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U.S. Department of State

Diplomacy in Action

Macedonia


Bureau of Democracy, Human Rights, and Labor
Report
May 20, 2013

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Executive SummaryShare    

The constitution and other laws and policies protect religious freedom and, in practice, the government generally respected religious freedom. The trend in the government’s respect for religious freedom did not change significantly during the year. Members of some religious groups asserted that the government favored the Macedonian Orthodox Church-Ohrid Archbishopric (MOC-OA). The law requires that religious groups register with the government, but some groups stated that the government implemented the law inconsistently. Restitution of expropriated properties from the Yugoslav era continued to proceed slowly.

There were reports of societal abuse or discrimination based on religious affiliation, belief, or practice. At times, ethnic tensions restricted religious freedom. The Bektashi community reported harassment and occasional threats from individuals with differing interpretations of Islam.

The ambassador and other embassy officers met regularly with religious groups and government officials to discuss issues such as property restitution, interfaith tolerance, and national religious policy. The embassy organized several events to promote religious tolerance, such as iftar dinners and an interfaith food and blood drive.

Section I. Religious DemographyShare    

According to a 2011 estimate by the State Statistical Office, the population is 2.06 million. The 2002 census estimates that 65 percent of the population is Orthodox and 33 percent is Muslim. Other religious groups include Roman Catholics, various Protestant denominations, Sufis, and Jews. There is a correlation between ethnicity and religious affiliation; the majority of Orthodox Christians are ethnic Macedonian and most Muslims are ethnic Albanian.

Section II. Status of Government Respect for Religious FreedomShare    

Legal/Policy Framework

The constitution and other laws and policies protect religious freedom. An antidiscrimination law includes discrimination based on religious beliefs.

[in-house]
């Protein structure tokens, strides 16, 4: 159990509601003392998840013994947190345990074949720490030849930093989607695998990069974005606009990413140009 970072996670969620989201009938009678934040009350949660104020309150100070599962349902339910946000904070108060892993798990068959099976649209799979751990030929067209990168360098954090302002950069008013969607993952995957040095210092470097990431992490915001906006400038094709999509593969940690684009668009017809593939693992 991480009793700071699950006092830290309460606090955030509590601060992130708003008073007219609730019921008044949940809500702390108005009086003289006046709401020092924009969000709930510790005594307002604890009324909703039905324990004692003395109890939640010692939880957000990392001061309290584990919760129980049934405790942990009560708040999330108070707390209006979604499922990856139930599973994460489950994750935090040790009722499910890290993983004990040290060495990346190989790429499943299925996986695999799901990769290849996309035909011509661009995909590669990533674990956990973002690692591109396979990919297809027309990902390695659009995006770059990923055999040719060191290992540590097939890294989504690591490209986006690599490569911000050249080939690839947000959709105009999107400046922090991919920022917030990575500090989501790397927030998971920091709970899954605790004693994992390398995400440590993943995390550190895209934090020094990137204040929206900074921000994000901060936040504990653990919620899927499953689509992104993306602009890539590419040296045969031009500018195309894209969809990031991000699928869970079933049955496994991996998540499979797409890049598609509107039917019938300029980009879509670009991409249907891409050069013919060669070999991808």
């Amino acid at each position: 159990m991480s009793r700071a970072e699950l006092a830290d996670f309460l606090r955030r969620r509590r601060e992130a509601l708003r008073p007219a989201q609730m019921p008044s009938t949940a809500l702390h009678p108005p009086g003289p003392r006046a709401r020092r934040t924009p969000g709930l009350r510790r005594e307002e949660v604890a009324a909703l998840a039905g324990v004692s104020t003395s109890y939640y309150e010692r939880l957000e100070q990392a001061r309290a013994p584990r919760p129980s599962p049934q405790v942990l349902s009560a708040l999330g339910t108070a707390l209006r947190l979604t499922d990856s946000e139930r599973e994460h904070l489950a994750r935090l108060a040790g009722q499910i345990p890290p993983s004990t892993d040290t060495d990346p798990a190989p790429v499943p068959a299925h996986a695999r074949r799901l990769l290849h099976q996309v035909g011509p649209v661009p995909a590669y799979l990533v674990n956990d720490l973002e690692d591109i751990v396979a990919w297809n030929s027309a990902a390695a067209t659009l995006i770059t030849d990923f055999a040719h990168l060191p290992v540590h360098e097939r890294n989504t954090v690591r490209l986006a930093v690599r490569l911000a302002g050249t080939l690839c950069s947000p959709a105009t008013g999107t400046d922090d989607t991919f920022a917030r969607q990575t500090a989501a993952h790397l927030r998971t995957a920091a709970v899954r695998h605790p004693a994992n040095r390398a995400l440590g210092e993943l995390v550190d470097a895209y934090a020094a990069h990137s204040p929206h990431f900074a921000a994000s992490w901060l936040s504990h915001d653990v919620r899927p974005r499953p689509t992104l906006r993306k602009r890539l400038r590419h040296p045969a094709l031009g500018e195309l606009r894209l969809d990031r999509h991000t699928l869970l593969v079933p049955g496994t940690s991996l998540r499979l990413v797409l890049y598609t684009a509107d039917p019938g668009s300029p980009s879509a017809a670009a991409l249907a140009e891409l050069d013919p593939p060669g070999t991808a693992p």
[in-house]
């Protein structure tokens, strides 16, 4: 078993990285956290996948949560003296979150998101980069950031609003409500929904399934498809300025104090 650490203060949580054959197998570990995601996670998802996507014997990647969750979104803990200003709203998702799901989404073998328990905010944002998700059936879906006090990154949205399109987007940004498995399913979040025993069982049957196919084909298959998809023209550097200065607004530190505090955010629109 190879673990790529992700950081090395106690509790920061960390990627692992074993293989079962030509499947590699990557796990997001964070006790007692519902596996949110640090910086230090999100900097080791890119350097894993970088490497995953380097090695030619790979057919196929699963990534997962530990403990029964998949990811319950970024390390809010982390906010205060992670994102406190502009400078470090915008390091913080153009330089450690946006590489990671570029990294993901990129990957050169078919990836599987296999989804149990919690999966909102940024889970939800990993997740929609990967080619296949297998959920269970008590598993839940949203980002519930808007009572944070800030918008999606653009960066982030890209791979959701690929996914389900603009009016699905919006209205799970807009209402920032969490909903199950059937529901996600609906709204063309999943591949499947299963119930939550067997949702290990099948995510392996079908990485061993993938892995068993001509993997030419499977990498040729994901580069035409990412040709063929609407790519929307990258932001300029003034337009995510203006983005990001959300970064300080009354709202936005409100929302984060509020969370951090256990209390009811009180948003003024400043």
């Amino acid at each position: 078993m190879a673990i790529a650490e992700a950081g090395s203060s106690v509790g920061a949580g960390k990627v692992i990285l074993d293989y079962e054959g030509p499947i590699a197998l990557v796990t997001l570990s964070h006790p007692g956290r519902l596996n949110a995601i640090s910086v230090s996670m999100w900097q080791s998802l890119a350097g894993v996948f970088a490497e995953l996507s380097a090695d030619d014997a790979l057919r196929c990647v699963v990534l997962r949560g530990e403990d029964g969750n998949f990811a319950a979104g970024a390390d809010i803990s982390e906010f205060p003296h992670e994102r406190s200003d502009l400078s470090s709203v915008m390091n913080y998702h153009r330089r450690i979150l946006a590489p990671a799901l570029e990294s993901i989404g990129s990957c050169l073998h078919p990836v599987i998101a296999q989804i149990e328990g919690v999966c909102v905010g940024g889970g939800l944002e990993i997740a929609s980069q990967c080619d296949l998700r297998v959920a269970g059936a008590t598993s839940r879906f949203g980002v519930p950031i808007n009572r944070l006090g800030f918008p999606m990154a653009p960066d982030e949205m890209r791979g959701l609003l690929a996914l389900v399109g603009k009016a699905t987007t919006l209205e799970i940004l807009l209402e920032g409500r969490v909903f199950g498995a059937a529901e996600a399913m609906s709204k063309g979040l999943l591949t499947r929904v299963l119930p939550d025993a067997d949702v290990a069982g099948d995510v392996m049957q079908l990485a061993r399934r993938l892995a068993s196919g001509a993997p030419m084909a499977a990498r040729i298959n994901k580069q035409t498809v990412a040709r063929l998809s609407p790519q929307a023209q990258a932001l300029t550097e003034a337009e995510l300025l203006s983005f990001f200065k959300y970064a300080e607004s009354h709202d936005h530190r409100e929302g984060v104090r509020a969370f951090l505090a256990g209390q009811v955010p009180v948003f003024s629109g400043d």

There is no official state religion, but a 2001 constitutional amendment specifically lists five religious groups: the MOC-OA, the Islamic Community of Macedonia (ICM), the Roman Catholic Church, the Jewish community, and the Evangelical Methodist Church. Further changes to the law allow other religious groups to register with the government and obtain the same status as those groups named in the constitution.

The law requires religious groups to register in order to acquire status as legal entities and states that all registered groups are separate from the state and equal before the law. The Commission for Relations with Religious Communities and Groups accepts applications and passes them to Skopje Court II for a decision. The law stipulates application criteria for new registrants and a timeline within which the court must issue its rulings. To register, a religious group must have a physical administrative presence within the country as well as a canon of beliefs and practices distinguishing it as a religious group. Additionally, the name and official insignia of a new group must be different from the names and insignia of previously registered groups, although the law allows multiple groups of a single religion to register. The courts interpret the law to require that the registered leaders of religious groups be citizens.

Foreigners associated with registered religious groups who seek to enter the country to carry out religious work or perform religious rites must obtain a work visa before arriving, a process reportedly taking approximately four months. Foreign religious workers are also required to register with the Commission for Relations with Religious Communities and Groups.